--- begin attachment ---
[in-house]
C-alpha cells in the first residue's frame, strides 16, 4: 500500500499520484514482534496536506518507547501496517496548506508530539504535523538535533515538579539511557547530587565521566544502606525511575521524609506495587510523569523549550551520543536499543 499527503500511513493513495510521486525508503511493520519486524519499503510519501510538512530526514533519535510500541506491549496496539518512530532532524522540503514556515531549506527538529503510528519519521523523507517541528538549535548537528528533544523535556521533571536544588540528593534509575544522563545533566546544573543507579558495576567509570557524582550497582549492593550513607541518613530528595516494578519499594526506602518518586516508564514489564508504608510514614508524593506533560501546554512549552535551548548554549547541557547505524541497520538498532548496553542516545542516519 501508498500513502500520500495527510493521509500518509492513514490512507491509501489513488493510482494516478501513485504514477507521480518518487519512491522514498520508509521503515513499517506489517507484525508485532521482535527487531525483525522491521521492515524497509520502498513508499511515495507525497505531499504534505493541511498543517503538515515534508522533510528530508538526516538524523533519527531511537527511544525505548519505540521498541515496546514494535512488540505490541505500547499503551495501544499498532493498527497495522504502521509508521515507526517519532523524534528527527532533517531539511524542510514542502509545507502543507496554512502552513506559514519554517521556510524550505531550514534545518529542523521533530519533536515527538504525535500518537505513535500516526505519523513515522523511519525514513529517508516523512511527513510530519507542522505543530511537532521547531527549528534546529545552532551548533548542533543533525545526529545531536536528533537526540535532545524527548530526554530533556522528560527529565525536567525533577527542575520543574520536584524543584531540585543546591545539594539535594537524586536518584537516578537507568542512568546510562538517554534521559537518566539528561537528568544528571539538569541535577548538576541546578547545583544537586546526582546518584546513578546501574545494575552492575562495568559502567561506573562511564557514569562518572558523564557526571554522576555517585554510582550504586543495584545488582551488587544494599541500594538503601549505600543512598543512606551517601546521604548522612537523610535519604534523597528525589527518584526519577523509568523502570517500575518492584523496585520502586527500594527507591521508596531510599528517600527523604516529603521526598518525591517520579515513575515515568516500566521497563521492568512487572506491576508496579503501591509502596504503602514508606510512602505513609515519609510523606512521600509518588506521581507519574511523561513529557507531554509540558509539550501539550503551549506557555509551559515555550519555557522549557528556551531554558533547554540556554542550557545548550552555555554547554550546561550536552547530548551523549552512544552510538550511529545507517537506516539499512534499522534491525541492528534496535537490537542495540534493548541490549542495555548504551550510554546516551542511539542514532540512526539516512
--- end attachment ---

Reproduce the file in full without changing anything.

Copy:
[in-house]
C-alpha cells in the first residue's frame, strides 16, 4: 500500500499520484514482534496536506518507547501496517496548506508530539504535523538535533515538579539511557547530587565521566544502606525511575521524609506495587510523569523549550551520543536499543 499527503500511513493513495510521486525508503511493520519486524519499503510519501510538512530526514533519535510500541506491549496496539518512530532532524522540503514556515531549506527538529503510528519519521523523507517541528538549535548537528528533544523535556521533571536544588540528593534509575544522563545533566546544573543507579558495576567509570557524582550497582549492593550513607541518613530528595516494578519499594526506602518518586516508564514489564508504608510514614508524593506533560501546554512549552535551548548554549547541557547505524541497520538498532548496553542516545542516519 501508498500513502500520500495527510493521509500518509492513514490512507491509501489513488493510482494516478501513485504514477507521480518518487519512491522514498520508509521503515513499517506489517507484525508485532521482535527487531525483525522491521521492515524497509520502498513508499511515495507525497505531499504534505493541511498543517503538515515534508522533510528530508538526516538524523533519527531511537527511544525505548519505540521498541515496546514494535512488540505490541505500547499503551495501544499498532493498527497495522504502521509508521515507526517519532523524534528527527532533517531539511524542510514542502509545507502543507496554512502552513506559514519554517521556510524550505531550514534545518529542523521533530519533536515527538504525535500518537505513535500516526505519523513515522523511519525514513529517508516523512511527513510530519507542522505543530511537532521547531527549528534546529545552532551548533548542533543533525545526529545531536536528533537526540535532545524527548530526554530533556522528560527529565525536567525533577527542575520543574520536584524543584531540585543546591545539594539535594537524586536518584537516578537507568542512568546510562538517554534521559537518566539528561537528568544528571539538569541535577548538576541546578547545583544537586546526582546518584546513578546501574545494575552492575562495568559502567561506573562511564557514569562518572558523564557526571554522576555517585554510582550504586543495584545488582551488587544494599541500594538503601549505600543512598543512606551517601546521604548522612537523610535519604534523597528525589527518584526519577523509568523502570517500575518492584523496585520502586527500594527507591521508596531510599528517600527523604516529603521526598518525591517520579515513575515515568516500566521497563521492568512487572506491576508496579503501591509502596504503602514508606510512602505513609515519609510523606512521600509518588506521581507519574511523561513529557507531554509540558509539550501539550503551549506557555509551559515555550519555557522549557528556551531554558533547554540556554542550557545548550552555555554547554550546561550536552547530548551523549552512544552510538550511529545507517537506516539499512534499522534491525541492528534496535537490537542495540534493548541490549542495555548504551550510554546516551542511539542514532540512526539516512